DSLR Multiple Exposure: In Camera Technique

AF-S 70-300 MM F4 D 
ISO 200, 1/250, F 5.6


The digital world has changed the way we achieve certain photography techniques such as multiple exposure. It can be easily achieved by a few in camera features, and with any photo editing program. In the early 2000's while just starting off in collage, I would spend hours in the darkroom or fiddling with my film camera attempting to get one multiple exposed photograph that was not muddy, and held some point of interest.  I would usually come up with an image that was alright but I would often feel drained and discouraged from my lack of skills.  Other students seemed to naturally breeze through this technique, while I struggle. I admired their success.  Years later with digital photography, a painful process (or fun depending on your perspective) can turn into an enjoyable one.  What used to take a long time to make one photograph has turned into making many in just a short time.  Practice is still needed to get desirable results, but the process of learning what works and does not work is sped up.

Multiple exposure photography is a creative outlet that I have never really had the change to enjoy.  I struggled with it in the beginning and found my niche with macro photography and I did not bother with attempting multiple exposure again.  I never considered combining both of them before and I have always been happy with with my macro photographs. I admired photographers who excelled at this technique, and deep down envied their success.  Multiple exposure has always been something I wanted to try again, but part of me feared the struggles I had in the past.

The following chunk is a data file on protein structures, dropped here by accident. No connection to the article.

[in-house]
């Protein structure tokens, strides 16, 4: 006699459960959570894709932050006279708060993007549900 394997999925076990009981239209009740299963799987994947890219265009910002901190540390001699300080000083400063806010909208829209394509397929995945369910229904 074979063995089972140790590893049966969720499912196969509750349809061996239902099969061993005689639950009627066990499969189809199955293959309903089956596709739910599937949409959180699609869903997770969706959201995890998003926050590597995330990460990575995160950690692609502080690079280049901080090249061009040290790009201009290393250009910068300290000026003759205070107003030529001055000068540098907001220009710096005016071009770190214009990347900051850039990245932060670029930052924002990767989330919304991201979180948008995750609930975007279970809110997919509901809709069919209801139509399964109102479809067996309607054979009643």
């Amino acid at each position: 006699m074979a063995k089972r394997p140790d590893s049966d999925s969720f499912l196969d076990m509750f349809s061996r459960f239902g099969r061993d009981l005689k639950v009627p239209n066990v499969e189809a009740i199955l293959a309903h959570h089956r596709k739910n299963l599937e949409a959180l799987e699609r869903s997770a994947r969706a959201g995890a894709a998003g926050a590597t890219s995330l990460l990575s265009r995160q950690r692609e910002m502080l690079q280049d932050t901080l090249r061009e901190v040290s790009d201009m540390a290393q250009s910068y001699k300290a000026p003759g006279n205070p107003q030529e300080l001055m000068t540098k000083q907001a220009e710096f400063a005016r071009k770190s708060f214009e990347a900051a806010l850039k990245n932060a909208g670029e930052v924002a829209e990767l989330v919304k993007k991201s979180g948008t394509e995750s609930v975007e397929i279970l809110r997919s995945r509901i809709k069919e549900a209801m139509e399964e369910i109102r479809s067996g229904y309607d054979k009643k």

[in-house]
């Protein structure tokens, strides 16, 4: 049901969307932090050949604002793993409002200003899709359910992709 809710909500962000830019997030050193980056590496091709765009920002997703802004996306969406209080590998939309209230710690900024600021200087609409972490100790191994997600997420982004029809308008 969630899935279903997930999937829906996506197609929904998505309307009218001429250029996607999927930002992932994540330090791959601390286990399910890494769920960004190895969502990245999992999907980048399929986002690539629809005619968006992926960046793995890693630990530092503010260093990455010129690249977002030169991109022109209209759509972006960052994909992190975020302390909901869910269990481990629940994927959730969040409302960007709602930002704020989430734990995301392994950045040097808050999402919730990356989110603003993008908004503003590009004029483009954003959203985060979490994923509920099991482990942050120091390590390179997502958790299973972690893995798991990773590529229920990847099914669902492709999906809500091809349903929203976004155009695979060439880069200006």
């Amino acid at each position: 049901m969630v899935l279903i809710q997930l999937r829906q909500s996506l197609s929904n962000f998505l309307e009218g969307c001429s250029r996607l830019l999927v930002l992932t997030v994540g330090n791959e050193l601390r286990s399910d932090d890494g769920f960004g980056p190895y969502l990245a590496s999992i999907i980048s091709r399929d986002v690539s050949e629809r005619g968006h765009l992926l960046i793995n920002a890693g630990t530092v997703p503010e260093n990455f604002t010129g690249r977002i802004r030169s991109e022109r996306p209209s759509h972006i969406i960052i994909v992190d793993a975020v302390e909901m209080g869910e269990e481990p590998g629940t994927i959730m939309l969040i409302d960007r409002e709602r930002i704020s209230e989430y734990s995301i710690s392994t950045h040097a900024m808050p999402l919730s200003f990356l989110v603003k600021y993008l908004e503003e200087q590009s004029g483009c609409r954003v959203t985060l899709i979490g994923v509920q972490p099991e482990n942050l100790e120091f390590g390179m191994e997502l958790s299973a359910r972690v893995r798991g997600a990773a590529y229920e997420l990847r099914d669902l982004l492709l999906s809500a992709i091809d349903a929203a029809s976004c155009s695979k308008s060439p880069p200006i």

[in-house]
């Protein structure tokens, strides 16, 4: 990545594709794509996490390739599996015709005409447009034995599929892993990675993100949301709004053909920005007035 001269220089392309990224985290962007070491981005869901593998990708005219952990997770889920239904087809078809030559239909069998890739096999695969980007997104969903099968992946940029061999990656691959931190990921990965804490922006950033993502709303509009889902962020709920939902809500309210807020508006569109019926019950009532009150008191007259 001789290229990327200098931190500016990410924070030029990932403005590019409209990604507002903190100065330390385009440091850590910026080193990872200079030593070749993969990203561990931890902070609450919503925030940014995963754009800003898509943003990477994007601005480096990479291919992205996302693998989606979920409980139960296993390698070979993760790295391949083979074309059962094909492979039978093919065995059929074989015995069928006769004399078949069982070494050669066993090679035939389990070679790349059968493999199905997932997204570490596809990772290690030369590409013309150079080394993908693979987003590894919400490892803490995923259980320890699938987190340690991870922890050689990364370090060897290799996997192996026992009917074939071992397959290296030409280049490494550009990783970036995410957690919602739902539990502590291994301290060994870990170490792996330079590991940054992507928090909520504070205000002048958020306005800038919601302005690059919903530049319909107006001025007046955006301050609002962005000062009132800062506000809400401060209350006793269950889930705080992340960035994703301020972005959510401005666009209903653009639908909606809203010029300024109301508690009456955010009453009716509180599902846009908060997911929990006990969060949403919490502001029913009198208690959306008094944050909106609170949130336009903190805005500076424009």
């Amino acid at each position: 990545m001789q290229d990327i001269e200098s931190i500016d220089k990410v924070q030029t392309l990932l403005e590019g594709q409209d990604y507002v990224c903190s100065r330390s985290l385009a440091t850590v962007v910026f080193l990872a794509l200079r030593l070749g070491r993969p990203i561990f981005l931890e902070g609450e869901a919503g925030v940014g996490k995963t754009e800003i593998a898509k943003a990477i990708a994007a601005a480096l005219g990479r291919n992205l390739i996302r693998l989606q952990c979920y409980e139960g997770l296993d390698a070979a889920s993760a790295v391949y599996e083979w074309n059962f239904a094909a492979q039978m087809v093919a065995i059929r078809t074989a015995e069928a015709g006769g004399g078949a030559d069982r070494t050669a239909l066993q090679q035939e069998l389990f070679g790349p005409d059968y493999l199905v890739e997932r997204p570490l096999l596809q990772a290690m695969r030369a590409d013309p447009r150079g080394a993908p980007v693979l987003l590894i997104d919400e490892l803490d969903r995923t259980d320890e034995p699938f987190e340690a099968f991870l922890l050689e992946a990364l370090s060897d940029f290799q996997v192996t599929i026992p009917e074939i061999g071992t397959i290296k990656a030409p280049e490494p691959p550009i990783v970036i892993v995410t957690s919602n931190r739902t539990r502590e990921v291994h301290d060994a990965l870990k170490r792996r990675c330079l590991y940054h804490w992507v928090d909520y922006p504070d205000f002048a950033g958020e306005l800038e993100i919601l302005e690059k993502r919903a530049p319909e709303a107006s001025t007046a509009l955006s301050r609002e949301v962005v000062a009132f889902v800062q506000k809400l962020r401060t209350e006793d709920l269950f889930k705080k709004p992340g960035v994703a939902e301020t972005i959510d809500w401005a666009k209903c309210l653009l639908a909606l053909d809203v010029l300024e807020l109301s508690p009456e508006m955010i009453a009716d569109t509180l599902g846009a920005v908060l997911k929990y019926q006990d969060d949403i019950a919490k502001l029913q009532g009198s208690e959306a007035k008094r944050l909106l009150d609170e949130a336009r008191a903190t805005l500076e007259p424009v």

When my Digital SLR Photography September magazine arrive, I decided to give this technique a second try.  In this issue, Jordan Butters wrote an article in the photo skills section, called "Hazy Blooms."  He wrote how to create beautiful flower photographs using the in camera multiple exposure techniques. The photographs looks like beautiful impressionist flowers.  This type of style is what I am working on with my Abstract Landscapes series, but instead of using multiple exposures, I use a Lensbaby lens to abstract the photographs.  The process seemed less intimidating than the darkroom days, and it had sparked my interest creating impressionist macro flower photographs.